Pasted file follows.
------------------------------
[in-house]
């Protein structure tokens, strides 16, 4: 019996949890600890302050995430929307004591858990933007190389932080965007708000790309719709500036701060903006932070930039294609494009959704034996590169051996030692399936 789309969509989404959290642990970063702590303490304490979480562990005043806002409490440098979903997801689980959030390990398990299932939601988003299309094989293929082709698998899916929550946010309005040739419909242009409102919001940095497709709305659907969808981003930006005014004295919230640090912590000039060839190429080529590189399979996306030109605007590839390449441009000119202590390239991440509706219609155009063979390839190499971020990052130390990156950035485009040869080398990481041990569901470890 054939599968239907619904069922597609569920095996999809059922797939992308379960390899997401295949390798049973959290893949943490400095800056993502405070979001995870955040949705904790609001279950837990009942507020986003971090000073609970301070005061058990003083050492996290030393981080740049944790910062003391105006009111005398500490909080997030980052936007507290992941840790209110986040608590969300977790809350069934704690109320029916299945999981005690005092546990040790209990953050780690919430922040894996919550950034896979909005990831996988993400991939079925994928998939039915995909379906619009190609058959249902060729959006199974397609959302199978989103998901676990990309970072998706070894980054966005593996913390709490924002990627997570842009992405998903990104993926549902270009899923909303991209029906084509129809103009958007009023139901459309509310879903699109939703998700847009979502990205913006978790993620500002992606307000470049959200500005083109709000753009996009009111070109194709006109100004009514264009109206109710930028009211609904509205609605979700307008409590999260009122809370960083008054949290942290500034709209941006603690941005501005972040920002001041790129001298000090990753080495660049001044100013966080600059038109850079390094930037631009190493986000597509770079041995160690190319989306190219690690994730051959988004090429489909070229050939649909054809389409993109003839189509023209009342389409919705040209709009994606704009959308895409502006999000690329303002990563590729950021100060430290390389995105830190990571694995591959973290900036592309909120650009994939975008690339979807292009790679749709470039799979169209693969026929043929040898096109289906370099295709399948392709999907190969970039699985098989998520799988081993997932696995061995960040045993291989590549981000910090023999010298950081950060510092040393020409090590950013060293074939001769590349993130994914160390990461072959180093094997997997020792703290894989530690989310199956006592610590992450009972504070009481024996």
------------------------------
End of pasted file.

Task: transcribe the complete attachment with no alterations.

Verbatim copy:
[in-house]
């Protein structure tokens, strides 16, 4: 019996949890600890302050995430929307004591858990933007190389932080965007708000790309719709500036701060903006932070930039294609494009959704034996590169051996030692399936 789309969509989404959290642990970063702590303490304490979480562990005043806002409490440098979903997801689980959030390990398990299932939601988003299309094989293929082709698998899916929550946010309005040739419909242009409102919001940095497709709305659907969808981003930006005014004295919230640090912590000039060839190429080529590189399979996306030109605007590839390449441009000119202590390239991440509706219609155009063979390839190499971020990052130390990156950035485009040869080398990481041990569901470890 054939599968239907619904069922597609569920095996999809059922797939992308379960390899997401295949390798049973959290893949943490400095800056993502405070979001995870955040949705904790609001279950837990009942507020986003971090000073609970301070005061058990003083050492996290030393981080740049944790910062003391105006009111005398500490909080997030980052936007507290992941840790209110986040608590969300977790809350069934704690109320029916299945999981005690005092546990040790209990953050780690919430922040894996919550950034896979909005990831996988993400991939079925994928998939039915995909379906619009190609058959249902060729959006199974397609959302199978989103998901676990990309970072998706070894980054966005593996913390709490924002990627997570842009992405998903990104993926549902270009899923909303991209029906084509129809103009958007009023139901459309509310879903699109939703998700847009979502990205913006978790993620500002992606307000470049959200500005083109709000753009996009009111070109194709006109100004009514264009109206109710930028009211609904509205609605979700307008409590999260009122809370960083008054949290942290500034709209941006603690941005501005972040920002001041790129001298000090990753080495660049001044100013966080600059038109850079390094930037631009190493986000597509770079041995160690190319989306190219690690994730051959988004090429489909070229050939649909054809389409993109003839189509023209009342389409919705040209709009994606704009959308895409502006999000690329303002990563590729950021100060430290390389995105830190990571694995591959973290900036592309909120650009994939975008690339979807292009790679749709470039799979169209693969026929043929040898096109289906370099295709399948392709999907190969970039699985098989998520799988081993997932696995061995960040045993291989590549981000910090023999010298950081950060510092040393020409090590950013060293074939001769590349993130994914160390990461072959180093094997997997020792703290894989530690989310199956006592610590992450009972504070009481024996």